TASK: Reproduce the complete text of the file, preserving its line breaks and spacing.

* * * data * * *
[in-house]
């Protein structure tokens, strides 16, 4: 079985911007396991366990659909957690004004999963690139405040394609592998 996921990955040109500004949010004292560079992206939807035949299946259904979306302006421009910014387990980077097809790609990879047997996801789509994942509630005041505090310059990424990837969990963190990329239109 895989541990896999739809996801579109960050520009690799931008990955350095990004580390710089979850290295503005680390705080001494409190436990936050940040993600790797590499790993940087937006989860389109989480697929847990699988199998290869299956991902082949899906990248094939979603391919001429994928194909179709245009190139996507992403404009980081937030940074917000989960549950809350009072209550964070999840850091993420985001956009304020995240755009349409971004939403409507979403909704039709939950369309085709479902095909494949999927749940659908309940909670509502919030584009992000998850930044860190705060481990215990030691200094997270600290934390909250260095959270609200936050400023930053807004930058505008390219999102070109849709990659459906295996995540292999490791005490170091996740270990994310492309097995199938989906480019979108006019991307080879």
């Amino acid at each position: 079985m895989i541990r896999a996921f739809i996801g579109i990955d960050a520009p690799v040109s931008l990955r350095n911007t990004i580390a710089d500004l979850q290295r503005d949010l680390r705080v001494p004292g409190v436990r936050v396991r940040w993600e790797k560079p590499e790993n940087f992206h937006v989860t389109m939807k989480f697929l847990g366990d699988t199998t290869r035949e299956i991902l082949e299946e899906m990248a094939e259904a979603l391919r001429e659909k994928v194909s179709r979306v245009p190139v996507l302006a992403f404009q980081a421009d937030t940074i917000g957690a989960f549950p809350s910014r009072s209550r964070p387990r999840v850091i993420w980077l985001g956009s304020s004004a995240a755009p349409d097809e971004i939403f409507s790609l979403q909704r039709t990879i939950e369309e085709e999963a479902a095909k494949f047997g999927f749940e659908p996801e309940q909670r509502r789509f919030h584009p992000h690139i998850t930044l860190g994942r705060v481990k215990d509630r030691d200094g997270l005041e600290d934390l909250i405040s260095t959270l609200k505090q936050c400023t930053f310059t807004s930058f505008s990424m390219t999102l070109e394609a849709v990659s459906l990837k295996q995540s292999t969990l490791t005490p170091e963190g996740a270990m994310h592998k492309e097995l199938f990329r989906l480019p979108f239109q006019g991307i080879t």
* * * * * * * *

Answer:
[in-house]
């Protein structure tokens, strides 16, 4: 079985911007396991366990659909957690004004999963690139405040394609592998 996921990955040109500004949010004292560079992206939807035949299946259904979306302006421009910014387990980077097809790609990879047997996801789509994942509630005041505090310059990424990837969990963190990329239109 895989541990896999739809996801579109960050520009690799931008990955350095990004580390710089979850290295503005680390705080001494409190436990936050940040993600790797590499790993940087937006989860389109989480697929847990699988199998290869299956991902082949899906990248094939979603391919001429994928194909179709245009190139996507992403404009980081937030940074917000989960549950809350009072209550964070999840850091993420985001956009304020995240755009349409971004939403409507979403909704039709939950369309085709479902095909494949999927749940659908309940909670509502919030584009992000998850930044860190705060481990215990030691200094997270600290934390909250260095959270609200936050400023930053807004930058505008390219999102070109849709990659459906295996995540292999490791005490170091996740270990994310492309097995199938989906480019979108006019991307080879």
């Amino acid at each position: 079985m895989i541990r896999a996921f739809i996801g579109i990955d960050a520009p690799v040109s931008l990955r350095n911007t990004i580390a710089d500004l979850q290295r503005d949010l680390r705080v001494p004292g409190v436990r936050v396991r940040w993600e790797k560079p590499e790993n940087f992206h937006v989860t389109m939807k989480f697929l847990g366990d699988t199998t290869r035949e299956i991902l082949e299946e899906m990248a094939e259904a979603l391919r001429e659909k994928v194909s179709r979306v245009p190139v996507l302006a992403f404009q980081a421009d937030t940074i917000g957690a989960f549950p809350s910014r009072s209550r964070p387990r999840v850091i993420w980077l985001g956009s304020s004004a995240a755009p349409d097809e971004i939403f409507s790609l979403q909704r039709t990879i939950e369309e085709e999963a479902a095909k494949f047997g999927f749940e659908p996801e309940q909670r509502r789509f919030h584009p992000h690139i998850t930044l860190g994942r705060v481990k215990d509630r030691d200094g997270l005041e600290d934390l909250i405040s260095t959270l609200k505090q936050c400023t930053f310059t807004s930058f505008s990424m390219t999102l070109e394609a849709v990659s459906l990837k295996q995540s292999t969990l490791t005490p170091e963190g996740a270990m994310h592998k492309e097995l199938f990329r989906l480019p979108f239109q006019g991307i080879t």